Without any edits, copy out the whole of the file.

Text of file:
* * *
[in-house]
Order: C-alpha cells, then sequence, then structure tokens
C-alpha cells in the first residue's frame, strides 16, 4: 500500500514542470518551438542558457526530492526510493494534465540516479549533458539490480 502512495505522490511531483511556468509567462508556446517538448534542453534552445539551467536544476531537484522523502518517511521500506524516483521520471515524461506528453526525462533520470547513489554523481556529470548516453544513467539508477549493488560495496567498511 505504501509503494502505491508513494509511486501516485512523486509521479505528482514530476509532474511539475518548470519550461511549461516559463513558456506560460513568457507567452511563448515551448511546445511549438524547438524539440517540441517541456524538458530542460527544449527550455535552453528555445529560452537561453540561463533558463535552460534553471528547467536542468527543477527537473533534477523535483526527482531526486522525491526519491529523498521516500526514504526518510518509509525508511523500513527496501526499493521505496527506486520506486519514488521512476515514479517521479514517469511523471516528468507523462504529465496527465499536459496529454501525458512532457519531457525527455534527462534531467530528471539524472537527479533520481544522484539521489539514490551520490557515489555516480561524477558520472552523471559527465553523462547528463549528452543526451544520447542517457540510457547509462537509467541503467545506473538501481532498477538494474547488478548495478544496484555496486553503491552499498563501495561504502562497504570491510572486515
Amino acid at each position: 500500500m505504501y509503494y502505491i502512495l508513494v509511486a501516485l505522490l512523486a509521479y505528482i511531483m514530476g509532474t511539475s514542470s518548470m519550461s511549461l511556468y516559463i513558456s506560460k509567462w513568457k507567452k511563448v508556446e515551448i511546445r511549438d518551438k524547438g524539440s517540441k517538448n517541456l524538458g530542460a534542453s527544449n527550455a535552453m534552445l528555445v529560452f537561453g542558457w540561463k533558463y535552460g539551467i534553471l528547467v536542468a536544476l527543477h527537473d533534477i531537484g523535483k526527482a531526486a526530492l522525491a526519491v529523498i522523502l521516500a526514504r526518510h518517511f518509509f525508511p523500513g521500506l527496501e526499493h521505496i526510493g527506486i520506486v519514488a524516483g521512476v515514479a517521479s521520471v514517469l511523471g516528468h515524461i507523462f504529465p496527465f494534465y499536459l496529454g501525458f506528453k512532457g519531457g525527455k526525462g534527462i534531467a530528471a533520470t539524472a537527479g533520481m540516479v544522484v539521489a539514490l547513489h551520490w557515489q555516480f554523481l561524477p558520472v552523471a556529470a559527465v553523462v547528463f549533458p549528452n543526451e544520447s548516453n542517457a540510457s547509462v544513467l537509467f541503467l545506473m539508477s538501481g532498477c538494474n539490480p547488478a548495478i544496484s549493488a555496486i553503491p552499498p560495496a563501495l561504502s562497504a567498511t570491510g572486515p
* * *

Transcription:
[in-house]
Order: C-alpha cells, then sequence, then structure tokens
C-alpha cells in the first residue's frame, strides 16, 4: 500500500514542470518551438542558457526530492526510493494534465540516479549533458539490480 502512495505522490511531483511556468509567462508556446517538448534542453534552445539551467536544476531537484522523502518517511521500506524516483521520471515524461506528453526525462533520470547513489554523481556529470548516453544513467539508477549493488560495496567498511 505504501509503494502505491508513494509511486501516485512523486509521479505528482514530476509532474511539475518548470519550461511549461516559463513558456506560460513568457507567452511563448515551448511546445511549438524547438524539440517540441517541456524538458530542460527544449527550455535552453528555445529560452537561453540561463533558463535552460534553471528547467536542468527543477527537473533534477523535483526527482531526486522525491526519491529523498521516500526514504526518510518509509525508511523500513527496501526499493521505496527506486520506486519514488521512476515514479517521479514517469511523471516528468507523462504529465496527465499536459496529454501525458512532457519531457525527455534527462534531467530528471539524472537527479533520481544522484539521489539514490551520490557515489555516480561524477558520472552523471559527465553523462547528463549528452543526451544520447542517457540510457547509462537509467541503467545506473538501481532498477538494474547488478548495478544496484555496486553503491552499498563501495561504502562497504570491510572486515
Amino acid at each position: 500500500m505504501y509503494y502505491i502512495l508513494v509511486a501516485l505522490l512523486a509521479y505528482i511531483m514530476g509532474t511539475s514542470s518548470m519550461s511549461l511556468y516559463i513558456s506560460k509567462w513568457k507567452k511563448v508556446e515551448i511546445r511549438d518551438k524547438g524539440s517540441k517538448n517541456l524538458g530542460a534542453s527544449n527550455a535552453m534552445l528555445v529560452f537561453g542558457w540561463k533558463y535552460g539551467i534553471l528547467v536542468a536544476l527543477h527537473d533534477i531537484g523535483k526527482a531526486a526530492l522525491a526519491v529523498i522523502l521516500a526514504r526518510h518517511f518509509f525508511p523500513g521500506l527496501e526499493h521505496i526510493g527506486i520506486v519514488a524516483g521512476v515514479a517521479s521520471v514517469l511523471g516528468h515524461i507523462f504529465p496527465f494534465y499536459l496529454g501525458f506528453k512532457g519531457g525527455k526525462g534527462i534531467a530528471a533520470t539524472a537527479g533520481m540516479v544522484v539521489a539514490l547513489h551520490w557515489q555516480f554523481l561524477p558520472v552523471a556529470a559527465v553523462v547528463f549533458p549528452n543526451e544520447s548516453n542517457a540510457s547509462v544513467l537509467f541503467l545506473m539508477s538501481g532498477c538494474n539490480p547488478a548495478i544496484s549493488a555496486i553503491p552499498p560495496a563501495l561504502s562497504a567498511t570491510g572486515p